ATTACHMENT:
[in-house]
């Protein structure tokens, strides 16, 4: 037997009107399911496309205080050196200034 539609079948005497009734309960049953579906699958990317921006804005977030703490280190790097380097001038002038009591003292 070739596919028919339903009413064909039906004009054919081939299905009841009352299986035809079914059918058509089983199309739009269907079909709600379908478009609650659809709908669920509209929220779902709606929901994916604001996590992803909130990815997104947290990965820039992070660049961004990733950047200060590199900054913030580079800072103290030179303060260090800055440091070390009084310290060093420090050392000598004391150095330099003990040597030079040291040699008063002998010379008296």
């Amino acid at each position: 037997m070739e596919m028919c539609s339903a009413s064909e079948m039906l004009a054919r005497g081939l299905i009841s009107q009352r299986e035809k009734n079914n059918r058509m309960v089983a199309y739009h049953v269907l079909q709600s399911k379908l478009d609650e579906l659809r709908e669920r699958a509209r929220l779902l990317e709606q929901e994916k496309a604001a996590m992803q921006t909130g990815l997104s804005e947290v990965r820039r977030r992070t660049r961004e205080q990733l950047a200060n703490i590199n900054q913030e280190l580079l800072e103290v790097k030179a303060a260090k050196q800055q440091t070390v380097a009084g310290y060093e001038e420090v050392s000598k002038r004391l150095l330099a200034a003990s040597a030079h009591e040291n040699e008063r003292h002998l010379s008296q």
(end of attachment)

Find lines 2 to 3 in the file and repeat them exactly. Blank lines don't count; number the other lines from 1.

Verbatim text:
């Protein structure tokens, strides 16, 4: 037997009107399911496309205080050196200034 539609079948005497009734309960049953579906699958990317921006804005977030703490280190790097380097001038002038009591003292 070739596919028919339903009413064909039906004009054919081939299905009841009352299986035809079914059918058509089983199309739009269907079909709600379908478009609650659809709908669920509209929220779902709606929901994916604001996590992803909130990815997104947290990965820039992070660049961004990733950047200060590199900054913030580079800072103290030179303060260090800055440091070390009084310290060093420090050392000598004391150095330099003990040597030079040291040699008063002998010379008296």
């Amino acid at each position: 037997m070739e596919m028919c539609s339903a009413s064909e079948m039906l004009a054919r005497g081939l299905i009841s009107q009352r299986e035809k009734n079914n059918r058509m309960v089983a199309y739009h049953v269907l079909q709600s399911k379908l478009d609650e579906l659809r709908e669920r699958a509209r929220l779902l990317e709606q929901e994916k496309a604001a996590m992803q921006t909130g990815l997104s804005e947290v990965r820039r977030r992070t660049r961004e205080q990733l950047a200060n703490i590199n900054q913030e280190l580079l800072e103290v790097k030179a303060a260090k050196q800055q440091t070390v380097a009084g310290y060093e001038e420090v050392s000598k002038r004391l150095l330099a200034a003990s040597a030079h009591e040291n040699e008063r003292h002998l010379s008296q």